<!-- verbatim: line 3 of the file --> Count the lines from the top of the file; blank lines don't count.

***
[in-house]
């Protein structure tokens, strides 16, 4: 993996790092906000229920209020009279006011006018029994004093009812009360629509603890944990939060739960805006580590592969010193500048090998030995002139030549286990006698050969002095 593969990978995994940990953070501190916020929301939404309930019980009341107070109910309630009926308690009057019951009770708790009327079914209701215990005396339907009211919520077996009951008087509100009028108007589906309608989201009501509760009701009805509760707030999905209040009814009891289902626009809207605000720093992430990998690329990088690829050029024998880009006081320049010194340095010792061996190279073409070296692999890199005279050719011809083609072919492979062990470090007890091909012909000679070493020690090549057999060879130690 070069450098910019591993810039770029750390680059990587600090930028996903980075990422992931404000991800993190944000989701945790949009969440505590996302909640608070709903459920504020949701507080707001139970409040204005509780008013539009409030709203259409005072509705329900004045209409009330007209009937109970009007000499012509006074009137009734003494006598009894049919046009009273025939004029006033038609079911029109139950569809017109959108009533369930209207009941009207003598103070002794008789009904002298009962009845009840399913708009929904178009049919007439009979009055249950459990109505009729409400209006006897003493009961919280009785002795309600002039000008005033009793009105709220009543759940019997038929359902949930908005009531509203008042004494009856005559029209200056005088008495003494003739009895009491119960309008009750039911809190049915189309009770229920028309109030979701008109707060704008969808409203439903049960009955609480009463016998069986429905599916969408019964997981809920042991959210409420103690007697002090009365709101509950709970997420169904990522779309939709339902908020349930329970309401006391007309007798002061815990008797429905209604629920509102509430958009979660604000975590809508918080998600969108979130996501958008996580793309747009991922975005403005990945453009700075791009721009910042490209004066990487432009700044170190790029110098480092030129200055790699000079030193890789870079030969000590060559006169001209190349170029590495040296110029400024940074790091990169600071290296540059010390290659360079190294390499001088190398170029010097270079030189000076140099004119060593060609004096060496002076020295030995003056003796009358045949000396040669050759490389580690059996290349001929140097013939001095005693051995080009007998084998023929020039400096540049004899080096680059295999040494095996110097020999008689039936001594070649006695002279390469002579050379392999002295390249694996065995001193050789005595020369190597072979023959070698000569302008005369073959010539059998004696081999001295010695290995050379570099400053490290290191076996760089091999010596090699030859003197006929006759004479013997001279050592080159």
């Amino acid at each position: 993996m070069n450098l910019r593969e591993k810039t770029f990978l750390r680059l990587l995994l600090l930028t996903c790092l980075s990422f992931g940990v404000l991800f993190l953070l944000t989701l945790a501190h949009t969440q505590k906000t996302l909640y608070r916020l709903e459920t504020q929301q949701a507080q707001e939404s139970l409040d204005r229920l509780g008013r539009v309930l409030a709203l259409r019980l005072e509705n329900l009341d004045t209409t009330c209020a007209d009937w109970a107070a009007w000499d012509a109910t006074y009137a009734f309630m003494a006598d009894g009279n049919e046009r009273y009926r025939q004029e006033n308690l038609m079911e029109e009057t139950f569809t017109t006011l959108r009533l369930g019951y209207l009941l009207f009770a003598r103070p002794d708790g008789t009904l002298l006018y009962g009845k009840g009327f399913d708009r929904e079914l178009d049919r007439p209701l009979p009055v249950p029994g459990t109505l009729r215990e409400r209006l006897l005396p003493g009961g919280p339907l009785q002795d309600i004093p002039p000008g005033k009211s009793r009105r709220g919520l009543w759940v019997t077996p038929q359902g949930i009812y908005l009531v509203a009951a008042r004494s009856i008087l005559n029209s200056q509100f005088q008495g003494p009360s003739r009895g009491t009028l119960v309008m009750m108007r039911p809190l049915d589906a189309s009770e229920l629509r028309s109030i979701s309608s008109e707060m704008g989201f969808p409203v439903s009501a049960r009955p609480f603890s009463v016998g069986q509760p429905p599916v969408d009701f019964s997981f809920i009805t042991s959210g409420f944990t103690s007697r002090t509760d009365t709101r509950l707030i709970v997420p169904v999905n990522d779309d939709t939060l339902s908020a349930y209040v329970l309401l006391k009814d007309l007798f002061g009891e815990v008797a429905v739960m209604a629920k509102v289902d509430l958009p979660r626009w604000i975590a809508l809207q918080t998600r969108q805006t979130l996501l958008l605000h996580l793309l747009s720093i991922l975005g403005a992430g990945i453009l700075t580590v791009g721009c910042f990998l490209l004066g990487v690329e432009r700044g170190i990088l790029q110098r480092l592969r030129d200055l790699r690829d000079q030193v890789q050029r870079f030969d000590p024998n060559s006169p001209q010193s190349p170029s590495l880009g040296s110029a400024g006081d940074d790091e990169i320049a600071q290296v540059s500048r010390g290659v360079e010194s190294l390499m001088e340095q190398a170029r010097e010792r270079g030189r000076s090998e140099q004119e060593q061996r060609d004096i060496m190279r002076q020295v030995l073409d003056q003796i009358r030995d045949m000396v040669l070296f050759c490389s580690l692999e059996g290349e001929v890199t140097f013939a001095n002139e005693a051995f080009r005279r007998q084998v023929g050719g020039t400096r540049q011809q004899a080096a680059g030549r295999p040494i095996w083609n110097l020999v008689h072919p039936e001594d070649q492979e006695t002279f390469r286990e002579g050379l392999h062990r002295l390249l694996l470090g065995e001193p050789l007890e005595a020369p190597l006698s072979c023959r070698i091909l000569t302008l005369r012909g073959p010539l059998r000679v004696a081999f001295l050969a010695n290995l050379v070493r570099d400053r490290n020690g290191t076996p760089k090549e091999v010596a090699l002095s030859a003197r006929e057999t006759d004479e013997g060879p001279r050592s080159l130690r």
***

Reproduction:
């Amino acid at each position: 993996m070069n450098l910019r593969e591993k810039t770029f990978l750390r680059l990587l995994l600090l930028t996903c790092l980075s990422f992931g940990v404000l991800f993190l953070l944000t989701l945790a501190h949009t969440q505590k906000t996302l909640y608070r916020l709903e459920t504020q929301q949701a507080q707001e939404s139970l409040d204005r229920l509780g008013r539009v309930l409030a709203l259409r019980l005072e509705n329900l009341d004045t209409t009330c209020a007209d009937w109970a107070a009007w000499d012509a109910t006074y009137a009734f309630m003494a006598d009894g009279n049919e046009r009273y009926r025939q004029e006033n308690l038609m079911e029109e009057t139950f569809t017109t006011l959108r009533l369930g019951y209207l009941l009207f009770a003598r103070p002794d708790g008789t009904l002298l006018y009962g009845k009840g009327f399913d708009r929904e079914l178009d049919r007439p209701l009979p009055v249950p029994g459990t109505l009729r215990e409400r209006l006897l005396p003493g009961g919280p339907l009785q002795d309600i004093p002039p000008g005033k009211s009793r009105r709220g919520l009543w759940v019997t077996p038929q359902g949930i009812y908005l009531v509203a009951a008042r004494s009856i008087l005559n029209s200056q509100f005088q008495g003494p009360s003739r009895g009491t009028l119960v309008m009750m108007r039911p809190l049915d589906a189309s009770e229920l629509r028309s109030i979701s309608s008109e707060m704008g989201f969808p409203v439903s009501a049960r009955p609480f603890s009463v016998g069986q509760p429905p599916v969408d009701f019964s997981f809920i009805t042991s959210g409420f944990t103690s007697r002090t509760d009365t709101r509950l707030i709970v997420p169904v999905n990522d779309d939709t939060l339902s908020a349930y209040v329970l309401l006391k009814d007309l007798f002061g009891e815990v008797a429905v739960m209604a629920k509102v289902d509430l958009p979660r626009w604000i975590a809508l809207q918080t998600r969108q805006t979130l996501l958008l605000h996580l793309l747009s720093i991922l975005g403005a992430g990945i453009l700075t580590v791009g721009c910042f990998l490209l004066g990487v690329e432009r700044g170190i990088l790029q110098r480092l592969r030129d200055l790699r690829d000079q030193v890789q050029r870079f030969d000590p024998n060559s006169p001209q010193s190349p170029s590495l880009g040296s110029a400024g006081d940074d790091e990169i320049a600071q290296v540059s500048r010390g290659v360079e010194s190294l390499m001088e340095q190398a170029r010097e010792r270079g030189r000076s090998e140099q004119e060593q061996r060609d004096i060496m190279r002076q020295v030995l073409d003056q003796i009358r030995d045949m000396v040669l070296f050759c490389s580690l692999e059996g290349e001929v890199t140097f013939a001095n002139e005693a051995f080009r005279r007998q084998v023929g050719g020039t400096r540049q011809q004899a080096a680059g030549r295999p040494i095996w083609n110097l020999v008689h072919p039936e001594d070649q492979e006695t002279f390469r286990e002579g050379l392999h062990r002295l390249l694996l470090g065995e001193p050789l007890e005595a020369p190597l006698s072979c023959r070698i091909l000569t302008l005369r012909g073959p010539l059998r000679v004696a081999f001295l050969a010695n290995l050379v070493r570099d400053r490290n020690g290191t076996p760089k090549e091999v010596a090699l002095s030859a003197r006929e057999t006759d004479e013997g060879p001279r050592s080159l130690r």